VMware prepares for weak, transitionary 2016 as 800 jobs axed

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VMware announces 2016 revenues below analyst expectations after strong last quarter of 2015

VMware will be laying off 800 workers this week as the virtualisation specialist, about to be sucked into the Dell-EMC merged entity, predicted a weak 2016. Rumours of job cuts surfaced at the end of last week and were reported on ChannelBiz.

The company also appointed new chief financial officer Zane Rowe this week, who held the same position at EMC. Departing CFO Jonathan Chadwick has left to pursue “advisory roles”.

VMware has forecast 2016 revenues and profit below analyst expectations, who were predicting revenue of $7.21 billion for this year. Instead, VMware has said it expects sales between $6.8 billion and $6.95 billion (£4.75 – £4.85bn) this year.

cash-600x387-600x387The news follows a 40 percent fall in VMware’s share price since the announcement of EMC’s sale to Dell back in October.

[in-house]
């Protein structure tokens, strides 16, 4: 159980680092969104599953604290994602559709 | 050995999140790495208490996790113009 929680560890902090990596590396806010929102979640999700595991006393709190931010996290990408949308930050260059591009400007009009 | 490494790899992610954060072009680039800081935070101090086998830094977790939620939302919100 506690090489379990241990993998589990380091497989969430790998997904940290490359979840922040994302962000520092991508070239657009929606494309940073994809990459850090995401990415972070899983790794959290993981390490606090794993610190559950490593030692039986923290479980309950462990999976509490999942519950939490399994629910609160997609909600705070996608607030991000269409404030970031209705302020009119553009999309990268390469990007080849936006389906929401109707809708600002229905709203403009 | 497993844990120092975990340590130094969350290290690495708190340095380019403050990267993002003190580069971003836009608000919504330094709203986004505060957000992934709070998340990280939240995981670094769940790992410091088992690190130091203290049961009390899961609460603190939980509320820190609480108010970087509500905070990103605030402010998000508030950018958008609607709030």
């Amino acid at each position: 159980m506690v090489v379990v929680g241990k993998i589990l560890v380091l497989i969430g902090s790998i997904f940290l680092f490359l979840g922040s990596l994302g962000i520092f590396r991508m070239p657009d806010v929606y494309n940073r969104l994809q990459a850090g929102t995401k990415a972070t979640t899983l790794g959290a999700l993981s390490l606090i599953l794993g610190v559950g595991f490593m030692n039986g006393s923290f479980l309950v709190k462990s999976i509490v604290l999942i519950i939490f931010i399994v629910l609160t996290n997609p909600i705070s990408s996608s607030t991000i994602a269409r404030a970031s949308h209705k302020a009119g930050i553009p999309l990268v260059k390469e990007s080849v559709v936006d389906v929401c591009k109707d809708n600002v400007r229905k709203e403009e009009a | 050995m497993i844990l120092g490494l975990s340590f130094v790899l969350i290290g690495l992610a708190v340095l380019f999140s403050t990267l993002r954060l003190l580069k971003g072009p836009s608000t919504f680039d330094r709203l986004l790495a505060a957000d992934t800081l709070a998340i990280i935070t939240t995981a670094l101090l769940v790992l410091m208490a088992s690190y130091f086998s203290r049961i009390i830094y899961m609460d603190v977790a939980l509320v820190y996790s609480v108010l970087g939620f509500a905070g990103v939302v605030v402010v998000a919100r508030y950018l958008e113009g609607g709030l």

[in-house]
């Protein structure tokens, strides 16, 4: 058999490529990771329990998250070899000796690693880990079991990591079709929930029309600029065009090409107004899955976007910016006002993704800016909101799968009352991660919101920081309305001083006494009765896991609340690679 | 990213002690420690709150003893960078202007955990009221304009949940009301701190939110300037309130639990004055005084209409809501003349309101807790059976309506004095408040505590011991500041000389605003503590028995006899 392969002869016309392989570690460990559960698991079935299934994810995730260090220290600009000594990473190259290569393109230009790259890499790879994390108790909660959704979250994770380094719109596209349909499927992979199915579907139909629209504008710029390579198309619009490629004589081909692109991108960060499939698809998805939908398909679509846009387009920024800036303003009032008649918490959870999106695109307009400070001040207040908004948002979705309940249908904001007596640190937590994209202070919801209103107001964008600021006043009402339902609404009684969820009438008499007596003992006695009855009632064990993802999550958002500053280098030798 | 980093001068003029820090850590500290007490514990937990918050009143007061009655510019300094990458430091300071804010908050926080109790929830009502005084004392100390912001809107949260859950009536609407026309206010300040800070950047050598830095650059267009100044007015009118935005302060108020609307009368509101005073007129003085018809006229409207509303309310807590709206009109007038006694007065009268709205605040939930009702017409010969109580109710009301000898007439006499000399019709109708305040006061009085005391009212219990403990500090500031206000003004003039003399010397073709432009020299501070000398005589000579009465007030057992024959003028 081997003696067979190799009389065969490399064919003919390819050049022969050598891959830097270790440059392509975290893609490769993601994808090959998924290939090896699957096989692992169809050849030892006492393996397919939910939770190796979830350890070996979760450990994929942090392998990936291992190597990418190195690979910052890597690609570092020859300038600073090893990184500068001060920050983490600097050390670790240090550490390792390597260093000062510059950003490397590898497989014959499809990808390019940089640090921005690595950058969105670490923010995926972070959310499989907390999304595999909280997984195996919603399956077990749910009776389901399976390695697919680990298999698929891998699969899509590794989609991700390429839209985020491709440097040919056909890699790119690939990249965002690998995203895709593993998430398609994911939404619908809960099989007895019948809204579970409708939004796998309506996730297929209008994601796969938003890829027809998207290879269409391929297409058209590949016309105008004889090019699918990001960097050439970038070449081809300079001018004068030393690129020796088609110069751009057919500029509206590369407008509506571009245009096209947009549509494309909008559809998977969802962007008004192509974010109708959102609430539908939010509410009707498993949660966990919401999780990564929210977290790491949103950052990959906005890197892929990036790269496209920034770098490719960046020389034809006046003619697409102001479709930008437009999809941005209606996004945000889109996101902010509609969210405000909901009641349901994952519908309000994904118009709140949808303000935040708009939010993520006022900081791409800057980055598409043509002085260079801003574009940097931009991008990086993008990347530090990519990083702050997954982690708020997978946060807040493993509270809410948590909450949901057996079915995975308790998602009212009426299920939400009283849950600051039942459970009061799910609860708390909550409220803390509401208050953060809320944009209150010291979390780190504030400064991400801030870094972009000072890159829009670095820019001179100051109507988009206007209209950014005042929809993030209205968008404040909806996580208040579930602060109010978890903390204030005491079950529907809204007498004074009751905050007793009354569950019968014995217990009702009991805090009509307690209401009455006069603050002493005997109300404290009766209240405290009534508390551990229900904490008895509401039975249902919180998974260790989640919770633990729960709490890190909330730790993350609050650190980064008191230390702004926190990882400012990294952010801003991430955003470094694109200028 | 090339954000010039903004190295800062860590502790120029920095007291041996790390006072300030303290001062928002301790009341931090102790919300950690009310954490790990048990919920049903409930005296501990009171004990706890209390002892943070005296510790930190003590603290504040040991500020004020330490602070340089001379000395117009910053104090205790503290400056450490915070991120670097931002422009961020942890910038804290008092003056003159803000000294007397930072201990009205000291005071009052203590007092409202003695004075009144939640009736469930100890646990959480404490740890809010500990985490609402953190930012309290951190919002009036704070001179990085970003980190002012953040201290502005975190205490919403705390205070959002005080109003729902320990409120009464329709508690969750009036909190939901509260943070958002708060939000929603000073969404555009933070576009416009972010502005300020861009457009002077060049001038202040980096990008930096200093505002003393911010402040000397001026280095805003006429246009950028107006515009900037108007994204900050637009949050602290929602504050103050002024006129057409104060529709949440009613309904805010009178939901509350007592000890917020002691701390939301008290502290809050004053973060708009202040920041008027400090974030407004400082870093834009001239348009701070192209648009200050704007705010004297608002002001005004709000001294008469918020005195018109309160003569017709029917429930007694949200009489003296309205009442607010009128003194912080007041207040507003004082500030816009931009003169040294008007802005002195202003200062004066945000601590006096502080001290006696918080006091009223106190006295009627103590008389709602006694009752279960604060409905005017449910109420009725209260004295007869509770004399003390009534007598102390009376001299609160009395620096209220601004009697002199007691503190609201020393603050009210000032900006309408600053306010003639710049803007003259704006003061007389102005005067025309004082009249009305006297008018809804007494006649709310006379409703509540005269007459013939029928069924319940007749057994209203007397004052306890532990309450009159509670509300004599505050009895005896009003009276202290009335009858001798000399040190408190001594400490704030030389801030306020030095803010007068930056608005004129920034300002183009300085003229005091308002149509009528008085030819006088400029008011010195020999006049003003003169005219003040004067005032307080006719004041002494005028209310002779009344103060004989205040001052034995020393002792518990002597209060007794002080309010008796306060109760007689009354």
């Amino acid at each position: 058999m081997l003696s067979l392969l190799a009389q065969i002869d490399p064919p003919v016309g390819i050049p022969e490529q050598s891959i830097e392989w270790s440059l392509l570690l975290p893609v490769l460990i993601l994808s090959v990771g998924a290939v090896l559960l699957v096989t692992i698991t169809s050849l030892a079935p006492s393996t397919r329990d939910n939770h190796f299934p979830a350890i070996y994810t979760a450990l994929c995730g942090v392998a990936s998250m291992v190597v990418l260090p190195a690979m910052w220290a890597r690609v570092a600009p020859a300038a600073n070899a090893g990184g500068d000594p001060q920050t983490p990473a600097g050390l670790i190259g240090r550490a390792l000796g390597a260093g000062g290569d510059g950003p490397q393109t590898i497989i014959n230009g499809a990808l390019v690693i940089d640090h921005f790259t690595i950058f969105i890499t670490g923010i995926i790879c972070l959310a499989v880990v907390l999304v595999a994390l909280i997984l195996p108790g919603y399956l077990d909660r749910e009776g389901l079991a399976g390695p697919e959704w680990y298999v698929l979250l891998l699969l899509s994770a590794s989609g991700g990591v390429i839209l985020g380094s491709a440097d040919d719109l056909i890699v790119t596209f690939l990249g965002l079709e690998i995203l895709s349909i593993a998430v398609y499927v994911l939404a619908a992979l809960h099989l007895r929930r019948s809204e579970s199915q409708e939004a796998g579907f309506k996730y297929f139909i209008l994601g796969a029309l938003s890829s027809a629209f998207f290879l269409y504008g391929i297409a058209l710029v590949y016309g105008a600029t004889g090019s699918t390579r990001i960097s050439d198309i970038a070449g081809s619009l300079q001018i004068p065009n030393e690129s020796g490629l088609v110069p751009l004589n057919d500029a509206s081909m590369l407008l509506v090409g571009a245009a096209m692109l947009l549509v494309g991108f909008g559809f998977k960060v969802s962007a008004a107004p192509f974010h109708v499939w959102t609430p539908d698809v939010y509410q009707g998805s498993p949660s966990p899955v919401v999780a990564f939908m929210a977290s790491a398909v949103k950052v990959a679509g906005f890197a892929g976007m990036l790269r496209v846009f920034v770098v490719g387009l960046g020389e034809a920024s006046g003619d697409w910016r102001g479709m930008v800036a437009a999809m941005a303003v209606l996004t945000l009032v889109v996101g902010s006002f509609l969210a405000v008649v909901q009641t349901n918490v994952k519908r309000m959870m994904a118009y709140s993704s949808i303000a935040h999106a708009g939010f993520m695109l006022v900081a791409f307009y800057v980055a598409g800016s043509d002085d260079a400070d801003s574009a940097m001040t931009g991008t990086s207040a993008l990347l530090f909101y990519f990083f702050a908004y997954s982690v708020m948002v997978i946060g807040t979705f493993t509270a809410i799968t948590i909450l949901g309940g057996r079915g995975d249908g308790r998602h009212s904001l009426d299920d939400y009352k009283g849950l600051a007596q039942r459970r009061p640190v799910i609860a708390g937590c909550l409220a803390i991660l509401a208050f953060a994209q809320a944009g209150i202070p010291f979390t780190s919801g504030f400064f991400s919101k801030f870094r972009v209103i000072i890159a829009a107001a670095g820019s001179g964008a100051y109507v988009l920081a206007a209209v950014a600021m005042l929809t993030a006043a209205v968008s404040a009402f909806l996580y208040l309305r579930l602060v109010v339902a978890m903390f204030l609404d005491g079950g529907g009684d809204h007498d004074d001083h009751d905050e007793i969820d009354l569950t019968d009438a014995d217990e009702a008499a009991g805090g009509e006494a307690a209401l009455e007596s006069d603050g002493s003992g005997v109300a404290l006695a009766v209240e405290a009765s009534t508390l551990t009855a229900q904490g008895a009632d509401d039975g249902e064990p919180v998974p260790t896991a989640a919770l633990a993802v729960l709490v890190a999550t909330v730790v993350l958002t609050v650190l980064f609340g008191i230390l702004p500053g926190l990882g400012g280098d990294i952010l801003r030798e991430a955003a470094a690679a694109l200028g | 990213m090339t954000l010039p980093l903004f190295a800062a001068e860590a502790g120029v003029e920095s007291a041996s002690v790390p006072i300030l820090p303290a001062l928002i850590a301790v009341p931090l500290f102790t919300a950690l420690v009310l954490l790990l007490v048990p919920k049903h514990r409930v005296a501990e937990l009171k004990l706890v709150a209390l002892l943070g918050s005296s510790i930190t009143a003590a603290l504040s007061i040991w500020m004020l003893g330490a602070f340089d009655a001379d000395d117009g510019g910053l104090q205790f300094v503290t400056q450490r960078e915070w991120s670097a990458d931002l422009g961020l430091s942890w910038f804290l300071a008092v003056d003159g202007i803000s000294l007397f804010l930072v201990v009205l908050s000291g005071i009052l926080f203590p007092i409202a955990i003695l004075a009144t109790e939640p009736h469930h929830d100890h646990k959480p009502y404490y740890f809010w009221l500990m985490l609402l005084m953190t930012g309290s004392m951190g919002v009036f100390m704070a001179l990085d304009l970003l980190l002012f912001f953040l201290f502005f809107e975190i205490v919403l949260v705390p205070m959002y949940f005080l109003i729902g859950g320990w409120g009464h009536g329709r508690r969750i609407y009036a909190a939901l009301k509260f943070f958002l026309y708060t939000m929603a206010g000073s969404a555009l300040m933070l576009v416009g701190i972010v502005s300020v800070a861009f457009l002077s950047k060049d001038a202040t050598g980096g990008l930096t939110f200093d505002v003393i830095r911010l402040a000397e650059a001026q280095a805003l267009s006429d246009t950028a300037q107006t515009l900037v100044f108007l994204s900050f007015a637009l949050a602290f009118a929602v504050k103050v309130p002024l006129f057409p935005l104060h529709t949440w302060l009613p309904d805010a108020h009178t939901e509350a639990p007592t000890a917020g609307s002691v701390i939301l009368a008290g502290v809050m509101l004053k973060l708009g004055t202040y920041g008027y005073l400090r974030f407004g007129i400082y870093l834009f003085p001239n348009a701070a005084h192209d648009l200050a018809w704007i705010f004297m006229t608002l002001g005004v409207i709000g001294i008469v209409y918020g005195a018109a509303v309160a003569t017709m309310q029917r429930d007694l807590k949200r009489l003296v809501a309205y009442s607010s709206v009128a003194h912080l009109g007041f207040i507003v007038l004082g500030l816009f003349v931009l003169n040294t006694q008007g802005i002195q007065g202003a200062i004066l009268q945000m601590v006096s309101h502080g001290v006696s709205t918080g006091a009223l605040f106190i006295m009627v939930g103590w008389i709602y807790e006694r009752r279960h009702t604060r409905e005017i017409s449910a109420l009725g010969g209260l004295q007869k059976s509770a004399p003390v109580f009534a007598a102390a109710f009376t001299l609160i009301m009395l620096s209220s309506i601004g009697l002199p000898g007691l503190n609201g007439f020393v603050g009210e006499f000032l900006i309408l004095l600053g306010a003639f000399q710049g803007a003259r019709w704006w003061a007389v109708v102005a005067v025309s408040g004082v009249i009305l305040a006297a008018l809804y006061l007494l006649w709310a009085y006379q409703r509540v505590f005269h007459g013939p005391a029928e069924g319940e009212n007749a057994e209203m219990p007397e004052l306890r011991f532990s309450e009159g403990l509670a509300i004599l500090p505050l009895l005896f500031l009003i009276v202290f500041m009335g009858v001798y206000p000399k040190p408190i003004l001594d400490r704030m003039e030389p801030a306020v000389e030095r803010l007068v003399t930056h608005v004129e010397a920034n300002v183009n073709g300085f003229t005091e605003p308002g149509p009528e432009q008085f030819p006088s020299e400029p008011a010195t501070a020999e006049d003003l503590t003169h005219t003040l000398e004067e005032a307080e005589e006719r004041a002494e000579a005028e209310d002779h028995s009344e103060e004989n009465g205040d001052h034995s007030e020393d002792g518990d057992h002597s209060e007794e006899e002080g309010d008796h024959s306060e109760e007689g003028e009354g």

VMware will also take a $65 million (£45m) charge for axing 800 jobs, with the company planning to reinvest the savings in field, technical and support resources associated with growth products.

The job cuts and weak forecast put a dampener on what were otherwise strong looking 2015 financial results. VMware’s net income rose 14.4 percent in the quarter ending December 31, up to $373 million (£261m). Revenue as a whole rose 9.7 percent to $1.87 billion (£1.31bn).

VMware’s Q4 2015 was a solid finish to 2015,” said Pat Gelsinger, VMware CEO. “We were especially pleased with the growth across our portfolio of emerging products and businesses, including NSX, End-User Computing and Virtual SAN. All of these businesses demonstrated strong growth in both Q4 and for the full year, underscoring the momentum we expect to continue into 2016.”

But CEO Gelsinger’s “multi-cloud, multi-device” strategy leaves behind products such as vSphere and vCloud Air, as sales for these products fall because of a lack of need for core compute virtualisation.